Monday, April 7, 2014
Press Release: Carnegie Mellon Researchers Develop Dashboard To Help Reduce Energy Use in Office Buildings
PITTSBURGH—A team at Carnegie Mellon University's School of Architecture has developed a dashboard that helps people to see how much energy they use at work and how to reduce this use to help the environment.
Ray Yun, a doctoral student in the School of Architecture, has developed an Intelligent Dashboard to evaluate plug load energy savings in the workplace. Plug load, he explained, refers to how many things are actually plugged into outlets at your desk and, as a result, use energy.
By helping building occupants see their actual energy use, see recommendations for ways to save energy, and allowing the online ability to control plug loads at each desk, Yun and the Center for Building Performance team are proving that dashboards save energy.
"What I am most proud of is helping people to see energy saving opportunities," Yun said. "Office workers have no big incentive to put any effort into conserving energy at work, since they don't pay the bills. Without providing rewards or penalties or forcing workers to use our dashboard, we have successfully assisted them in voluntarily acting on behalf of the environment."
The field testing of the Intelligent Dashboard for Occupants (ID-O) engages 80 employees at a major Pittsburgh corporation in online communication, consultation and control supported by plug-in devices manufactured by Plugwise™ that measure the energy consumption of each device and provide digital on-off control. Office occupants were divided into four groups to evaluate the effectiveness of different interfaces being developed:
Group A served as the control group and was just monitored. Group B participants could see their ongoing energy usage on a dashboard but had no online control ability. Group C could see their energy use and had the ability to control their usage online, while Group D was given energy use monitors, online controls and the ability to use their work schedule on a calendar to control unnecessary plug loads.
After six weeks, Group D participants averaged a 35.4 percent savings in their plug load energy consumption in the workplace. Without the calendar automation, Group C averaged 20.2 percent energy savings, while Group B with information but no online control averaged 9 percent energy savings. Even the group with no dashboard saved 3.6 percent energy, likely through heightened awareness.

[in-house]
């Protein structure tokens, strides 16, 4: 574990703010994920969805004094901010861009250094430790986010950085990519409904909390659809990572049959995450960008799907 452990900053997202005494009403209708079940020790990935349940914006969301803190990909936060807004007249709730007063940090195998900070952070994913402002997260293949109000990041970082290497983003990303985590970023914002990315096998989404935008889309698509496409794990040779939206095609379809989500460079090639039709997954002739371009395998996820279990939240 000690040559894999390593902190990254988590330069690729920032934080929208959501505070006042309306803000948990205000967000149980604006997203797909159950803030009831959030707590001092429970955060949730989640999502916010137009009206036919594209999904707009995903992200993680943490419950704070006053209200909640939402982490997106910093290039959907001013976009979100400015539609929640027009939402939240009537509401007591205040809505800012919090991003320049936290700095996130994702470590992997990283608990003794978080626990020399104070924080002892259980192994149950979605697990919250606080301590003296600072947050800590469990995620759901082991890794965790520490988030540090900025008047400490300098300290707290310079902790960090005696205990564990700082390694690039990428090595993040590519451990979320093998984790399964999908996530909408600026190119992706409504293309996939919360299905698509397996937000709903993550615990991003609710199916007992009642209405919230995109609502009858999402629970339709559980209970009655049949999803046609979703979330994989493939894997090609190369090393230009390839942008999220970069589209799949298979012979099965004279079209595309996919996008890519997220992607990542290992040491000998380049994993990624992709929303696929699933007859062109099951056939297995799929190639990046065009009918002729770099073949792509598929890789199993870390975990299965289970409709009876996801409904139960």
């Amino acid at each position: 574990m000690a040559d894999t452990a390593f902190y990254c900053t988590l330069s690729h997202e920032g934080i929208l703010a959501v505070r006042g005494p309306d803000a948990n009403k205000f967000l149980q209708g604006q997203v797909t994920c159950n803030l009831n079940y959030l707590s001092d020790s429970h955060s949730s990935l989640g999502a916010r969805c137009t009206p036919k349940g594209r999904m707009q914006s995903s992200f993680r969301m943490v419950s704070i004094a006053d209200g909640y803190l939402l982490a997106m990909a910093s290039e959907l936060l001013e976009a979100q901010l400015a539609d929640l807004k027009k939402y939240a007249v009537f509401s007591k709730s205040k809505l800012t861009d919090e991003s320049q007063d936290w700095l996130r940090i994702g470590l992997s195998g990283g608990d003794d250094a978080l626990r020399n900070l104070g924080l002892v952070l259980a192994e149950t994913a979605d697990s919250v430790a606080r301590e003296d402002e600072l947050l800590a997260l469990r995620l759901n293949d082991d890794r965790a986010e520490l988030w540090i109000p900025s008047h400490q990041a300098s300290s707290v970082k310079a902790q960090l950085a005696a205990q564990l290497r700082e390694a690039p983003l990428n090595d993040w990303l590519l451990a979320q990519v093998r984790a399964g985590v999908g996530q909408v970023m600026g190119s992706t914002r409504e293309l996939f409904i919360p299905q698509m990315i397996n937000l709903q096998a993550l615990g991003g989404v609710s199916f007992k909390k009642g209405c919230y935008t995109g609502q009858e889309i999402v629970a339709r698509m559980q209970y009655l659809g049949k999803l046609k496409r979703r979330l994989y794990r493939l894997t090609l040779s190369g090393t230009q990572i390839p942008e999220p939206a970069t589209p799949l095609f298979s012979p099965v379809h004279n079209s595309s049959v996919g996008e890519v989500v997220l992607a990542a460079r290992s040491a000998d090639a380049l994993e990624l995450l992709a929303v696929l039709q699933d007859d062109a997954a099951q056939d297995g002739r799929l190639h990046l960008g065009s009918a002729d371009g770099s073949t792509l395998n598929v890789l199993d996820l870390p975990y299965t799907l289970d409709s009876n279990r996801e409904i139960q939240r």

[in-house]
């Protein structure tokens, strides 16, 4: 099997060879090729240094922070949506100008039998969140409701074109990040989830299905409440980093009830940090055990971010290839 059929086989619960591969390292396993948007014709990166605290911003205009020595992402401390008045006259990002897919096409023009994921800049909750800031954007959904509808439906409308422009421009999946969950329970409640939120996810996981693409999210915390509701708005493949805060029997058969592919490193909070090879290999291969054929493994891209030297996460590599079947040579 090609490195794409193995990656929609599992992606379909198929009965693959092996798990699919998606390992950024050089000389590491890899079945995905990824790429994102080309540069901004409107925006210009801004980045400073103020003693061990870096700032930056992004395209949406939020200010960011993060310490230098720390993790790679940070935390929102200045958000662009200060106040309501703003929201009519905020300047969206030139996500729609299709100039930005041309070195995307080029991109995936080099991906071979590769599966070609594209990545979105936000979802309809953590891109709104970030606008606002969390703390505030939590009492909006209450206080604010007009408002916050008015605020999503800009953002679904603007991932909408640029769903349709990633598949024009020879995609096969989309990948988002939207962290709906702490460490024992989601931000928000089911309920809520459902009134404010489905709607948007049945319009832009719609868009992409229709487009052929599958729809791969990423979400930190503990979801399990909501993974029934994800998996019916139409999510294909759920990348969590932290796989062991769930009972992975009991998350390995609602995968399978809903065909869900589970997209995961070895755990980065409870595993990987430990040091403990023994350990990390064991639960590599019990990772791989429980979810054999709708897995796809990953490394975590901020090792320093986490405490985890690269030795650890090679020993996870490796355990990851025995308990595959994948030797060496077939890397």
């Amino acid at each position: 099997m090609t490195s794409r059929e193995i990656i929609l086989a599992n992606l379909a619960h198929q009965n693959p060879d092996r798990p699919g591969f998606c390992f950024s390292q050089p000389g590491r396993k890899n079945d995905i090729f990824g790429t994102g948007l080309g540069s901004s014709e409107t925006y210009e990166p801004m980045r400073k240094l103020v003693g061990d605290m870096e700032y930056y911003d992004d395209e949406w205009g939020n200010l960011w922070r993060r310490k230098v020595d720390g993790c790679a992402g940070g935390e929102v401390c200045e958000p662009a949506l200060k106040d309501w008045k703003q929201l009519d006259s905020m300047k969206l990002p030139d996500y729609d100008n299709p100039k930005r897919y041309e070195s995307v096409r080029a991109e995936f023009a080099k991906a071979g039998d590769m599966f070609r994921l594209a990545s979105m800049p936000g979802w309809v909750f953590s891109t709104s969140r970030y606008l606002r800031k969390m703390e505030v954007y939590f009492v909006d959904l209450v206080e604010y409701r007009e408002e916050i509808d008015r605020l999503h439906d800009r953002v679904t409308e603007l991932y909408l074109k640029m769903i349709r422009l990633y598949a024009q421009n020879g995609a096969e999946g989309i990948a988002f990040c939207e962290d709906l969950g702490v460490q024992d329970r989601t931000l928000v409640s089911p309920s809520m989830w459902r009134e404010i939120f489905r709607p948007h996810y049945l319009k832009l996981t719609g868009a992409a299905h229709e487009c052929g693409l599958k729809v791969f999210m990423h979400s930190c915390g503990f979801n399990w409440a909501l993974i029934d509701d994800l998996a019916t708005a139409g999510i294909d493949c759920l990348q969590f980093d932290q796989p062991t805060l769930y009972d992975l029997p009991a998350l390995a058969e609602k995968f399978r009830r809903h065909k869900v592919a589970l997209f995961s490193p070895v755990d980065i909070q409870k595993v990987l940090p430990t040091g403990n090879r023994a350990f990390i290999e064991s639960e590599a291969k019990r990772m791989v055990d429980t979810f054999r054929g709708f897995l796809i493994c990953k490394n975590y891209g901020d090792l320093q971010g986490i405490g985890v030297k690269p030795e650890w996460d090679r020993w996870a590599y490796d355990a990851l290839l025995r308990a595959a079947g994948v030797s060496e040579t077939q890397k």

"Energy dashboards for plug load savings in the workplace are critical to saving electricity in a nation scrambling to produce electricity without environmental damage," said Vivian Loftness, a University Professor and former head of the School of Architecture at CMU.
A CMU study showed that during a nine-month period, using the CMU Intelligent Dashboard ID-O offered significant energy savings for corporations. Those savings were most visible when laptops, computer monitors, lights and phones were turned off at night and during weekends. The graphic (pictured above) extrapolates that information over a year.
"Buildings consume about 40 percent of all energy used in the U.S. and about 70 percent of the nation's electricity. As a nation, we have a huge obligation to clean up our act. So let's start by asking ourselves what can we do without changing our quality of life," she said. "The Intelligent Dashboard is about empowering the building's occupants to achieve positive change."
The team's work has received both national and international attention. The Wall Street Journal published an article on Sept. 22, 2013, and the Dashboard has been presented to audiences in Switzerland, Singapore, Sydney and Philadelphia. Presentations are now scheduled for Toronto and Crete.
Yun's research team members in the School of Architecture are Vivian Loftness, Azizan Aziz, Bertrand Lasternas, Chenlu Zhang, Yunjeong Mo and Jie Zhao, and Peter Scupelli in the School of Design.
This team joins more than 100 CMU faculty members working together across disciplines to solve the world's toughest energy challenges through the university's Wilton E. Scott Institute for Energy Innovation.###